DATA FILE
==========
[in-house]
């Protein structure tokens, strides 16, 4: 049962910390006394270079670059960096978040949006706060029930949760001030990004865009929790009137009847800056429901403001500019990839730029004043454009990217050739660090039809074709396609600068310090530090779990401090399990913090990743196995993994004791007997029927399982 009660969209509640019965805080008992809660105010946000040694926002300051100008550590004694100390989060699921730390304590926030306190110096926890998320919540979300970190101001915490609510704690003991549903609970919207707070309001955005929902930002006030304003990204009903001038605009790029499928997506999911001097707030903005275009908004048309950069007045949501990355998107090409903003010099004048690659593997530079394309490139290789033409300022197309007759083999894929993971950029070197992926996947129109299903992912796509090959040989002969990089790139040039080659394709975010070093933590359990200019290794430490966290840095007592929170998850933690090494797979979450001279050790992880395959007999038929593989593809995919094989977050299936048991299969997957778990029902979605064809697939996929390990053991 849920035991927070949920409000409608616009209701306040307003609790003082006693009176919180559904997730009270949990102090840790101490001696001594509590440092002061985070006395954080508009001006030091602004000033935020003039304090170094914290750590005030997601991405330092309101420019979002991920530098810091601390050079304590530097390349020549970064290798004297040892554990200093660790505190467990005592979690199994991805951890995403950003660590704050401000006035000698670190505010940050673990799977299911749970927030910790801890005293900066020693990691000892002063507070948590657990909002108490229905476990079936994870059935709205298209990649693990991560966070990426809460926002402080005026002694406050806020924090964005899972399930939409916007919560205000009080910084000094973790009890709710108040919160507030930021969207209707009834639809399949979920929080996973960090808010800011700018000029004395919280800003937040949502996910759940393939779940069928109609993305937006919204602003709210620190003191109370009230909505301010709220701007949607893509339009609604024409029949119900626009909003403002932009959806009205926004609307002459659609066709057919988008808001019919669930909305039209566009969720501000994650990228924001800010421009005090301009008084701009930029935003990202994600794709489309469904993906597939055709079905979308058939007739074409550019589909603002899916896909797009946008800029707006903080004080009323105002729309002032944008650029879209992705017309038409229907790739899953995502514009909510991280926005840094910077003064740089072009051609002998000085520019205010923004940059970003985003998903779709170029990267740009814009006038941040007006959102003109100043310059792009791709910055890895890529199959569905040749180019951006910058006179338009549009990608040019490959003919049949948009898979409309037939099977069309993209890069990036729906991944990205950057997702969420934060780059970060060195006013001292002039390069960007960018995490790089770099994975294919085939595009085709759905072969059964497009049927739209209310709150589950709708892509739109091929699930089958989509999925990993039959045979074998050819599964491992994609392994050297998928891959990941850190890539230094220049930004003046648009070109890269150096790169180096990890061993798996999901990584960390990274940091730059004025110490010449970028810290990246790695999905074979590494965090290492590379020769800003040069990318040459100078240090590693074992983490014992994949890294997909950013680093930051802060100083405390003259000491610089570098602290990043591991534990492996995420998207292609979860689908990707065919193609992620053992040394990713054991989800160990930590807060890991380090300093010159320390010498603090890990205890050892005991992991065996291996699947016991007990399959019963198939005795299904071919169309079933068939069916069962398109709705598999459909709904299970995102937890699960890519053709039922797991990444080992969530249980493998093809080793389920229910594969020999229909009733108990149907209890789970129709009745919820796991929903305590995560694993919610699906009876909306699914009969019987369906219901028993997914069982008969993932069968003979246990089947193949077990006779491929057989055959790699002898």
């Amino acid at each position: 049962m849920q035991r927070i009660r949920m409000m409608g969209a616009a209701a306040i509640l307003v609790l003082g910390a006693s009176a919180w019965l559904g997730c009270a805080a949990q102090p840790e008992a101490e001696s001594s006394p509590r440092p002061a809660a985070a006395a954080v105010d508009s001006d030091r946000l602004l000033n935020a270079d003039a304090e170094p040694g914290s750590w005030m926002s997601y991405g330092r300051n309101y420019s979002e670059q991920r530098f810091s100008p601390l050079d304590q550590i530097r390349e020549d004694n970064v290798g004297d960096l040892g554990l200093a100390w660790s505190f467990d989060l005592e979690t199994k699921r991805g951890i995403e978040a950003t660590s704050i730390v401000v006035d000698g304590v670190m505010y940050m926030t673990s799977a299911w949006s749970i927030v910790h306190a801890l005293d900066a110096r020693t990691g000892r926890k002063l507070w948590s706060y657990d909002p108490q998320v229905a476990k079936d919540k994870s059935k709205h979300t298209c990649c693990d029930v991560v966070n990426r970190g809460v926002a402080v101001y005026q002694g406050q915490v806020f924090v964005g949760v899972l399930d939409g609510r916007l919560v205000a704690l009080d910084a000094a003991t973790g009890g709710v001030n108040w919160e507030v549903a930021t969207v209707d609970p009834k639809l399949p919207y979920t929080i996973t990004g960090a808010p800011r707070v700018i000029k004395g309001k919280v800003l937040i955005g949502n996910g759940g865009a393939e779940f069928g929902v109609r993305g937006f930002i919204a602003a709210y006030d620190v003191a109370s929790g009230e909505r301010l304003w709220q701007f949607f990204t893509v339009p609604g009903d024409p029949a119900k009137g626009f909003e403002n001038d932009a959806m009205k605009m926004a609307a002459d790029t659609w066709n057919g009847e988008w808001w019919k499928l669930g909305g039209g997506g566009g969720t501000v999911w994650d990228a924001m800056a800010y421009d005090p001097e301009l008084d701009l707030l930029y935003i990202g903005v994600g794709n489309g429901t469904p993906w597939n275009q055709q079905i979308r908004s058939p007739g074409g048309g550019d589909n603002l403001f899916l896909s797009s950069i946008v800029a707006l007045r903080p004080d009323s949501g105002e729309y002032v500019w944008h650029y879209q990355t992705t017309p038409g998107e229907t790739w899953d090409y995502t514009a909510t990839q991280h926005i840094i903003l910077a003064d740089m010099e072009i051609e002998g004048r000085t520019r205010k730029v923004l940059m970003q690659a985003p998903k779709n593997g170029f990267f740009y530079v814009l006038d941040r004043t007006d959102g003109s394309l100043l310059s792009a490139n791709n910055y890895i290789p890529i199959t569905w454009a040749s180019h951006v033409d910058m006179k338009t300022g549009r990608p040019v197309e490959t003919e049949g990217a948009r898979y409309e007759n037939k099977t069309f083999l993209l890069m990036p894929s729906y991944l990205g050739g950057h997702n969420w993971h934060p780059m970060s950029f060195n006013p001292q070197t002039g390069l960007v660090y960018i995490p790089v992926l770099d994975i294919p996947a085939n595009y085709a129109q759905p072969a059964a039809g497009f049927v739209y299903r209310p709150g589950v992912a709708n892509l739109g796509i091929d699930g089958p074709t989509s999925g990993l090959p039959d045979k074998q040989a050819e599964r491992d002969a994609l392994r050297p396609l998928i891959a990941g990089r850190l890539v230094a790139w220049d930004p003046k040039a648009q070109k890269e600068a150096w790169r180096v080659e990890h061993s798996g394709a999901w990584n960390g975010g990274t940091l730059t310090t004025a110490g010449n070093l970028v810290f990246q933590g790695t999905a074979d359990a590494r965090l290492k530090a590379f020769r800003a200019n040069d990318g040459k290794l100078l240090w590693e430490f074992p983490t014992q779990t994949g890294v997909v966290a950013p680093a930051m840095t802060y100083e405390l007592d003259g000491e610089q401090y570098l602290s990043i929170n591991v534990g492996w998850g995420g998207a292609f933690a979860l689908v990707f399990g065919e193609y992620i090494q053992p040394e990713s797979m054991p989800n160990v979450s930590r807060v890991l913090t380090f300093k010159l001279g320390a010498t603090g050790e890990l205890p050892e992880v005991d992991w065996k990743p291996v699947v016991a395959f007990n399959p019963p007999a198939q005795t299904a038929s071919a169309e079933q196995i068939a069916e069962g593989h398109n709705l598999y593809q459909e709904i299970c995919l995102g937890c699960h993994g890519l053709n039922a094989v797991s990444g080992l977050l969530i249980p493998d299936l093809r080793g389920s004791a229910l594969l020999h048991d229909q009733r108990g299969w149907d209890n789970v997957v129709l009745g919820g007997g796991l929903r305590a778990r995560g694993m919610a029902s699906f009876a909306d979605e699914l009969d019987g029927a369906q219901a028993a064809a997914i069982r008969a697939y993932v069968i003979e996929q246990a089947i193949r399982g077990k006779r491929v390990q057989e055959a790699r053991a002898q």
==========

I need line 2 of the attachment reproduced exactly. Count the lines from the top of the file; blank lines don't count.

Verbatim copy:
């Protein structure tokens, strides 16, 4: 049962910390006394270079670059960096978040949006706060029930949760001030990004865009929790009137009847800056429901403001500019990839730029004043454009990217050739660090039809074709396609600068310090530090779990401090399990913090990743196995993994004791007997029927399982 009660969209509640019965805080008992809660105010946000040694926002300051100008550590004694100390989060699921730390304590926030306190110096926890998320919540979300970190101001915490609510704690003991549903609970919207707070309001955005929902930002006030304003990204009903001038605009790029499928997506999911001097707030903005275009908004048309950069007045949501990355998107090409903003010099004048690659593997530079394309490139290789033409300022197309007759083999894929993971950029070197992926996947129109299903992912796509090959040989002969990089790139040039080659394709975010070093933590359990200019290794430490966290840095007592929170998850933690090494797979979450001279050790992880395959007999038929593989593809995919094989977050299936048991299969997957778990029902979605064809697939996929390990053991 849920035991927070949920409000409608616009209701306040307003609790003082006693009176919180559904997730009270949990102090840790101490001696001594509590440092002061985070006395954080508009001006030091602004000033935020003039304090170094914290750590005030997601991405330092309101420019979002991920530098810091601390050079304590530097390349020549970064290798004297040892554990200093660790505190467990005592979690199994991805951890995403950003660590704050401000006035000698670190505010940050673990799977299911749970927030910790801890005293900066020693990691000892002063507070948590657990909002108490229905476990079936994870059935709205298209990649693990991560966070990426809460926002402080005026002694406050806020924090964005899972399930939409916007919560205000009080910084000094973790009890709710108040919160507030930021969207209707009834639809399949979920929080996973960090808010800011700018000029004395919280800003937040949502996910759940393939779940069928109609993305937006919204602003709210620190003191109370009230909505301010709220701007949607893509339009609604024409029949119900626009909003403002932009959806009205926004609307002459659609066709057919988008808001019919669930909305039209566009969720501000994650990228924001800010421009005090301009008084701009930029935003990202994600794709489309469904993906597939055709079905979308058939007739074409550019589909603002899916896909797009946008800029707006903080004080009323105002729309002032944008650029879209992705017309038409229907790739899953995502514009909510991280926005840094910077003064740089072009051609002998000085520019205010923004940059970003985003998903779709170029990267740009814009006038941040007006959102003109100043310059792009791709910055890895890529199959569905040749180019951006910058006179338009549009990608040019490959003919049949948009898979409309037939099977069309993209890069990036729906991944990205950057997702969420934060780059970060060195006013001292002039390069960007960018995490790089770099994975294919085939595009085709759905072969059964497009049927739209209310709150589950709708892509739109091929699930089958989509999925990993039959045979074998050819599964491992994609392994050297998928891959990941850190890539230094220049930004003046648009070109890269150096790169180096990890061993798996999901990584960390990274940091730059004025110490010449970028810290990246790695999905074979590494965090290492590379020769800003040069990318040459100078240090590693074992983490014992994949890294997909950013680093930051802060100083405390003259000491610089570098602290990043591991534990492996995420998207292609979860689908990707065919193609992620053992040394990713054991989800160990930590807060890991380090300093010159320390010498603090890990205890050892005991992991065996291996699947016991007990399959019963198939005795299904071919169309079933068939069916069962398109709705598999459909709904299970995102937890699960890519053709039922797991990444080992969530249980493998093809080793389920229910594969020999229909009733108990149907209890789970129709009745919820796991929903305590995560694993919610699906009876909306699914009969019987369906219901028993997914069982008969993932069968003979246990089947193949077990006779491929057989055959790699002898």